The mitigations options developed are riddled with market based options that are targeting profits and business interests, the adaptation avenues being proposed are hugely inadequate and many continue to violate the rights of indigenous peoples and local communities as well as penalizing small countries like those in the Pacific many times over through direct  impacts of climate change and loans that financial institutions like the World Bank approve for Pacific countries under their climate investment funds, the intellectual property rights that make technology transfers to small countries inaccessible and expensive,

Climate Justice Now:
Intervention on CDM in the CMP, by Fiu Elisara of OLSSI Samoa, GFC, Climate Justice Now, and CBD Alliance – Delivered at the CMP plenary at the UNFCCC COP16 in Cancun, Mexico – December 1, 2010”Fellow humans, Much of this planet is drying or flooding.

Evidence of ocean outgassing, reduced primary production and the crossing of new ecological tipping points are clear. No one even knows whether we’ve already passed the point of no return for this planet. What we do know is that in my Pacific region, many countries will not survive this century if no deep emission cuts in the order of 50% by 2017 compared to 1990 levels are agreed upon now.

Yet, developed countries are delaying these talks, reforming fraudulent market mechanisms and ignoring fundamental flaws in existing crediting methodologies that result in the issuance of millions of bogus carbon credits. The proposals to change the rules related to LULUCF and the CDM are clear examples. This will cause social and environmental havoc, and place a time bomb under the climate regime.

We call on delegates to thoroughly assess the environmental integrity of all baseline and monitoring methodologies, tools, and address deficits as a matter of utmost priority.

Finally, we demand emission cuts at sources, repayment of the climate and ecological debt, sufficient, equitable funding for mitigation and adaptation, and the estimated 1.7 trillion USD per year spent on military aggression be better used.

Thank you.
I was, on several occasions, interviewed on television and radio as well as part of panels during the launching of publications whilst in Cancun.
•    TV Mexico – Monday 29 November
•    Radio South Africa – Wednesday 1 December
•    Stanley Simpson of Pacific – Thursday 2 December
•    Press Conference on the launching of the UC report of GFC – I gave copies to the Samoa Ambassador to the UN, FSM, Tuvalu, and the ACEO of the Ministry of Natural Resources and Environment for Samoa.
•    Part of the Panel on REDD discussions on invitation by IEN held in the Exmex venue of CSO parallel meetings

GFC Launch of its Getting to the Roots – Underlying Causes of Deforestation and Forest Degradation, and Drivers of Forest Restoration Report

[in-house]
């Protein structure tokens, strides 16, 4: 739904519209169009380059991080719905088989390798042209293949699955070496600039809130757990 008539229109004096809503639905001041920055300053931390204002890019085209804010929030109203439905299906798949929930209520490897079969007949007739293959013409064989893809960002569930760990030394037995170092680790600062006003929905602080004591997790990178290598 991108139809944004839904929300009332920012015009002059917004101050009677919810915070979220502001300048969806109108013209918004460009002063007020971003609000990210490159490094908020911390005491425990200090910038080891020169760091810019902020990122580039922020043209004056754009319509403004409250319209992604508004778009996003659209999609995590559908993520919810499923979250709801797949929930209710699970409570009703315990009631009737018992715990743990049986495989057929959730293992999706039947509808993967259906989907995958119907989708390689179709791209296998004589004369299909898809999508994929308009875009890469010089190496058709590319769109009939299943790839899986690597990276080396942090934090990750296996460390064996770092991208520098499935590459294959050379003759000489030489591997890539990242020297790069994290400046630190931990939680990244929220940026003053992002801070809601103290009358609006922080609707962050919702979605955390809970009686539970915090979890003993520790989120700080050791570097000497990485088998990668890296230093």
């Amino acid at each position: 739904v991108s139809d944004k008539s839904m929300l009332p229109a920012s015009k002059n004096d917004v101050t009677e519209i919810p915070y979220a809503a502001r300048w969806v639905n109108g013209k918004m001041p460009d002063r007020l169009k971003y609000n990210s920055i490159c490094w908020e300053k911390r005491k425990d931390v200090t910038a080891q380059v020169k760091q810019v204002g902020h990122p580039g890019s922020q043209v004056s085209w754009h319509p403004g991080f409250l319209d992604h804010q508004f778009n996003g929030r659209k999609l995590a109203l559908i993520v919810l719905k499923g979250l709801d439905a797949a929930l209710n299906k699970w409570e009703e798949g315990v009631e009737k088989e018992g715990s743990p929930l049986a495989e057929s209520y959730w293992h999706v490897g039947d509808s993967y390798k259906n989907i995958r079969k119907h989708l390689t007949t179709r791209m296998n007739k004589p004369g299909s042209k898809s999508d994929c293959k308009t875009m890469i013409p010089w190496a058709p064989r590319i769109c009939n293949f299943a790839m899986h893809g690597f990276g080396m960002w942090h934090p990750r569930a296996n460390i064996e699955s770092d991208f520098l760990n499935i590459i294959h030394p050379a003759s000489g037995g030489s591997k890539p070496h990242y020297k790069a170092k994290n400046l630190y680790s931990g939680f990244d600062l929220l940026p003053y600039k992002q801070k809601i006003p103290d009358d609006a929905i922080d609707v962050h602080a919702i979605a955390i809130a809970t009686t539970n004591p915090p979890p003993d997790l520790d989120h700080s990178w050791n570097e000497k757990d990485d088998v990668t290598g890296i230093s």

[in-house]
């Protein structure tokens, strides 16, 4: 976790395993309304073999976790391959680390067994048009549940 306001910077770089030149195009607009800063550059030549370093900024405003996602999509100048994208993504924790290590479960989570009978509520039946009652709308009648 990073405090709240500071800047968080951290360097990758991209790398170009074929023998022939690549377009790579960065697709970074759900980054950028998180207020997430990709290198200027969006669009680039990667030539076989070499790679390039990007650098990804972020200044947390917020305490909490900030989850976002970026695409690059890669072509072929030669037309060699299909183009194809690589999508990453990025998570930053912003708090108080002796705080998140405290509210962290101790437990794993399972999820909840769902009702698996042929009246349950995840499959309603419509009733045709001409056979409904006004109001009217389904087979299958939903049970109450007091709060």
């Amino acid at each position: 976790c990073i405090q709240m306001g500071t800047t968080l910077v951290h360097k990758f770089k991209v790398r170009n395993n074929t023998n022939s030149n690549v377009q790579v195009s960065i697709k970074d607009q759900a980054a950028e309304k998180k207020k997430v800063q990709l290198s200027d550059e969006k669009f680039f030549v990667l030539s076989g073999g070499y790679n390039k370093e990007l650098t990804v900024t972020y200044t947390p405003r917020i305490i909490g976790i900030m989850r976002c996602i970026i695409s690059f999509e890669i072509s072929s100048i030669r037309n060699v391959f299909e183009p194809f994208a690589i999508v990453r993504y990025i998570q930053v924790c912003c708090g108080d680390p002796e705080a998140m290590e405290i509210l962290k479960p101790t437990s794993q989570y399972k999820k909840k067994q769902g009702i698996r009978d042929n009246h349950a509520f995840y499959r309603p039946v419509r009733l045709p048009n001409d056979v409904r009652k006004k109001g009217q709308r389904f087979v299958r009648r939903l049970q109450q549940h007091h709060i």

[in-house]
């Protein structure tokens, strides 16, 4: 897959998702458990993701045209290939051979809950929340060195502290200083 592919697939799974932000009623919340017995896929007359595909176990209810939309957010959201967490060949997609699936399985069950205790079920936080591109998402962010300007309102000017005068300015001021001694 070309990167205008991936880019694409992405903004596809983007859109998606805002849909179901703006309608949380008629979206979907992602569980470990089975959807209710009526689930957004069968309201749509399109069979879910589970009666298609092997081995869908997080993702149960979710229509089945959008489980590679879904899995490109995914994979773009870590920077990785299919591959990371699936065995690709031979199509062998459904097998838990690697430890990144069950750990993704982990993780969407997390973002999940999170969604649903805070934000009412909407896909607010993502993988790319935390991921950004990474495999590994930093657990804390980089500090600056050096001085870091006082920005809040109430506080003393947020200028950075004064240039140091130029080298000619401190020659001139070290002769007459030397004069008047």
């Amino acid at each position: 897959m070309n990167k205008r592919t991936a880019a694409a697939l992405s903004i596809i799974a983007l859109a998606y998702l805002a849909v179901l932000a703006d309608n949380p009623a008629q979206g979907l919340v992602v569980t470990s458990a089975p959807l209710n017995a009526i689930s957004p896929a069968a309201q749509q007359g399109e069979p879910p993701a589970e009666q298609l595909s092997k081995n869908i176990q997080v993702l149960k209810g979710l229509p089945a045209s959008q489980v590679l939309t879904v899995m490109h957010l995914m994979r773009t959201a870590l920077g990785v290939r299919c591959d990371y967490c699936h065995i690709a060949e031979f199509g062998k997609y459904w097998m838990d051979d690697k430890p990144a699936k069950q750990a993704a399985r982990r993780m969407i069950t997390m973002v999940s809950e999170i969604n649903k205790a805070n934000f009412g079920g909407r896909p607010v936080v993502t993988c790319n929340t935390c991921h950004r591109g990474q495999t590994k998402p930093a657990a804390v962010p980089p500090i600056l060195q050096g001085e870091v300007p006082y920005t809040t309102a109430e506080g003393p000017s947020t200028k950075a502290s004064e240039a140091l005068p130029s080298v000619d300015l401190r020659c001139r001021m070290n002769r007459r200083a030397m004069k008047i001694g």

A press conference was held at 12.00 noon of Tuesday 01 December 2010 in the Luna Room of the Azteca conference center in Cancun Mexico where representatives of GFC launched this timely and important report. Speaking in the press conference were Andrei Laletin from Siberia Russia who is the chairman of the GFC coordinating group, Fiu Elisara from Samoa and chairman of the GFC Board, Simone Lovera from Paraguay and the Netherlands as the Executive Director of GFC, and Rachael of Bio-fuel Watch from USA and member of GFC.

The report talks about 3 years of GFC global program activities in 24 countries around the world as valuable information about forests and targeting those involved in the UNFCCC negotiations to say that in just the same way that a healthy growing tree is rooted in deep and fertile soil our efforts to restore the world’s forests should be rooted in a sound and detailed understanding of both the problems to be dealt with and the many successful examples of forest restoration around the world.

The report points to underlying causes such as

deforestation and forest degradation will not succeed if real underlying causes are not addressed such as the immense demand for wood as evident from many of the 24 countries involved in the program. Increase requirements of plantation land and other forms of agriculture resulting in disputes about ownership of lands in their expansion of monoculture plantations for agro-fuel and bio-energy. Forests are lost by infrastructure development, mining, urbanization, and other development.

There is a lack of alternatives for economic development requiring better integration of forest policies with those of poverty and social concerns. The neo-liberal economic policies and trade liberalization is commoditizing forests and prove disastrous for forests and prove why forest management practices of indigenous peoples and local communities offer success sustainable management way into the future.